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Ever Used A McDonald’s Drive Thru? Thank The US Army

McDonalds: Shutterstock/Sorbis

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Ted Goodman Contributor
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The next time you roll through a McDonald’s drive-thru to order a Big Mac with fries and a Coke (supersized of course), you can thank the U.S. Army.

While supersized meal combos are actually no longer available (Thanks, Morgan Spurlock), there is still something to be said about being able to order a delicious Double-Quarter Pounder with cheese with fries and coke from the comfort of your vehicle.

The first drive-thru restaurant opened in Dallas, Texas in 1921. At “The Pig Stand,” hungry drivers in their Model-Ts would drive up to the curb, and a teen aged boy would “hop” up on to the running board of the car and take their order (often the “Pig Sandwich”). The boy, known as a “car hop,” would run the order back to the restaurant and hop back on the running board to deliver the bag of food.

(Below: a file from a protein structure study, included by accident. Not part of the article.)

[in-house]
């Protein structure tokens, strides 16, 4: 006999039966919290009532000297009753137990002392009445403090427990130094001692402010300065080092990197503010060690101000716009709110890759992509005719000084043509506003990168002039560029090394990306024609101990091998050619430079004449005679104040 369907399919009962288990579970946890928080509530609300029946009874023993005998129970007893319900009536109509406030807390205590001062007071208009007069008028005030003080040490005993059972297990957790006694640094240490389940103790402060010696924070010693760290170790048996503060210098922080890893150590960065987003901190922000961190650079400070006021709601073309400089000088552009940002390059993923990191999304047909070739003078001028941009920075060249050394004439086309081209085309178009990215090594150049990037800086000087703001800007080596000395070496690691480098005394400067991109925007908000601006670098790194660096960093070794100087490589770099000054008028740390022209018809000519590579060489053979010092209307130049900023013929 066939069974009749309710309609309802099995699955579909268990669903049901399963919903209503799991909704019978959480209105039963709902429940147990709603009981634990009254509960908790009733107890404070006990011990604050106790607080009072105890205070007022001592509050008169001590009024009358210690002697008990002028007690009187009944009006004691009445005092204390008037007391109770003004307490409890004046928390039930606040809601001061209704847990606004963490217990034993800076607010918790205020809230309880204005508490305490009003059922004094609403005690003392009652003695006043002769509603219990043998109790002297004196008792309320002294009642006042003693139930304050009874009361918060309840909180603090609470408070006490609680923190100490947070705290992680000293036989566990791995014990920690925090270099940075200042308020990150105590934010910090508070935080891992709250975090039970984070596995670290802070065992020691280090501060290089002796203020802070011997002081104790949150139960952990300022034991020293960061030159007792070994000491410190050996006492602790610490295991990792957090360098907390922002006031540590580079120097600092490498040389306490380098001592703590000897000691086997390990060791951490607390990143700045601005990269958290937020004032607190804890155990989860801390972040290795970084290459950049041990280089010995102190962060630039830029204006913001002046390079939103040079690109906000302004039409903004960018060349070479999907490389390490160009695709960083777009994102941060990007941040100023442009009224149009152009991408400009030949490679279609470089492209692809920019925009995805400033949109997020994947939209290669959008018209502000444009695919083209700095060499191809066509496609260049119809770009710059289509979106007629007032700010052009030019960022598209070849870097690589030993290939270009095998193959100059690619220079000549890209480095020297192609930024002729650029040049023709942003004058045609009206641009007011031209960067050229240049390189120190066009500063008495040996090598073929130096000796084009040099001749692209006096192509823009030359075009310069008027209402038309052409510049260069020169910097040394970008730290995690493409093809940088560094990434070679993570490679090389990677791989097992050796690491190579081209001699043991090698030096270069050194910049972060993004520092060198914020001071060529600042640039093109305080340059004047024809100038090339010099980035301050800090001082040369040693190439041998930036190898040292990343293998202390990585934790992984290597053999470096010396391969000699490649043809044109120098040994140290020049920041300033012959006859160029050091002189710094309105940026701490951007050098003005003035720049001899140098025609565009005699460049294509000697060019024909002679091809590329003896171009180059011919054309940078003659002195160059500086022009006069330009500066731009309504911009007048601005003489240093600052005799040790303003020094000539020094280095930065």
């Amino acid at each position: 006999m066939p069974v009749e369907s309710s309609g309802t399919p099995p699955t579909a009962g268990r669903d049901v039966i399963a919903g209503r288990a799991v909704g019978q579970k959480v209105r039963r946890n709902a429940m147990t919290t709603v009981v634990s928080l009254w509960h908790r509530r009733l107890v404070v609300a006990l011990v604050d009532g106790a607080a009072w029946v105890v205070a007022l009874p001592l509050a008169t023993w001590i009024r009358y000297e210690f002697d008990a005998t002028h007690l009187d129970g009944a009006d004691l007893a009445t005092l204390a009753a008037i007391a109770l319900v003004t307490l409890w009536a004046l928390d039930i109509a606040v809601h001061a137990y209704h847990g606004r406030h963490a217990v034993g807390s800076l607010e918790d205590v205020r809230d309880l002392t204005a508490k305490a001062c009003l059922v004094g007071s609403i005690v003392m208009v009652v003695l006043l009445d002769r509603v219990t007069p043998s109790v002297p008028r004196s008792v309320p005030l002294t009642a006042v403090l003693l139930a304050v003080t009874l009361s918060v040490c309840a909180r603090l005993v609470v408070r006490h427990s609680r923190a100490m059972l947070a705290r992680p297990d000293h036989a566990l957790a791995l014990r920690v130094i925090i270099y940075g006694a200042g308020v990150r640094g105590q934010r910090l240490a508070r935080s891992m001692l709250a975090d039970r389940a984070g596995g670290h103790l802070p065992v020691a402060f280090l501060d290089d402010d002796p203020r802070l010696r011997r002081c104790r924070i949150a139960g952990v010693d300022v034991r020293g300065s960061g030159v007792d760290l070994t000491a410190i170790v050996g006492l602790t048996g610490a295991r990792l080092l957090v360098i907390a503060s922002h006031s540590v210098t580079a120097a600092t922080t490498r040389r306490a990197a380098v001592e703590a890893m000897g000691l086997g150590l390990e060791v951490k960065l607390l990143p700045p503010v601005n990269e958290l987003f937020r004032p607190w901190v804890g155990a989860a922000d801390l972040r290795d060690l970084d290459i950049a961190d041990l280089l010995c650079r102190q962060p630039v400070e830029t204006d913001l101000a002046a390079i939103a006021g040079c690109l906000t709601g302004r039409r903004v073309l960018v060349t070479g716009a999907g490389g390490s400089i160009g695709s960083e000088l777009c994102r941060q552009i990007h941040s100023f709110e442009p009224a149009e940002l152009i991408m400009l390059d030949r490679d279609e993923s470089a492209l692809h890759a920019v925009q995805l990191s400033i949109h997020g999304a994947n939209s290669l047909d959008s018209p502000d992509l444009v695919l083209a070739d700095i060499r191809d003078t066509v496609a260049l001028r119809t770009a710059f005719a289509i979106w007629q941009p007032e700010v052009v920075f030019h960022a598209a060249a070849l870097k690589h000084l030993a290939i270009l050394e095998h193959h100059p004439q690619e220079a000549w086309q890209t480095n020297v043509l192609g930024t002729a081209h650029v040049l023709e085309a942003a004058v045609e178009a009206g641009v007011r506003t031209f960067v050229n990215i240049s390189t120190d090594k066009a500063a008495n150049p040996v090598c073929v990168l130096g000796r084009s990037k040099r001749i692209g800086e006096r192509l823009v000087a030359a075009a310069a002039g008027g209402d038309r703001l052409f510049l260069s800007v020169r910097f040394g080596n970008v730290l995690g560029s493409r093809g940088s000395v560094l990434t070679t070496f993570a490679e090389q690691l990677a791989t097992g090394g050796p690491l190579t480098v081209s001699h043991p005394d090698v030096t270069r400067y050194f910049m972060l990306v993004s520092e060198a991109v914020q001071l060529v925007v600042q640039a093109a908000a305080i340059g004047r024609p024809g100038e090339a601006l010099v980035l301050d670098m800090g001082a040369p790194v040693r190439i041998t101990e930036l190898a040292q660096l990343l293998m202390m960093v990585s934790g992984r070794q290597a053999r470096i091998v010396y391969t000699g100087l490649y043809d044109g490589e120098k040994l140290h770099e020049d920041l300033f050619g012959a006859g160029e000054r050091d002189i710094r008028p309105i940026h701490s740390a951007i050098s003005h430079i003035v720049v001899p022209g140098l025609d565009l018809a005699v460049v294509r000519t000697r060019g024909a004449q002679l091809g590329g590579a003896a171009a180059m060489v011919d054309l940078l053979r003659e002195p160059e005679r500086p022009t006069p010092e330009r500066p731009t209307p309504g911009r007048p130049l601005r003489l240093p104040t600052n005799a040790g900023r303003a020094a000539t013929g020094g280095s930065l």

Fast forward to 1975, 35 years after brothers Richard and Maurice McDonald opened the first McDonald’s, and 14 years after Ray Kroc bought exclusive rights to the name and turned it into a nationwide phenomenon.  Army regulations near Fort Huachuca in Sierra Vista, Ariz. prevented soldiers from wearing their fatigues in local businesses around the base.

The local McDonalds wanted to accommodate the soldiers and decided to install a window that the soldiers could drive up to and order from their cars. This came to be recognized as the first ever McDonald’s drive thru:

McDonalds Drive Thru

(Photo courtesy of: facebook.com/usawtfm)

Today, the original drive-thru McDonald’s no longer exists, as it was torn down in order to build a new one. The location of the original drive thru is now a parking lot, according to Business Insider.

There are over 35,000 McDonald’s locations around the world today, with over 70 million daily customers. It serves over 5 billion hamburgers per year, which is about 75 hamburgers per second. Twenty-five million cows are needed each year to supply McDonald’s with enough meat to serve its customers, many of whom, order from the comfort of their cars.

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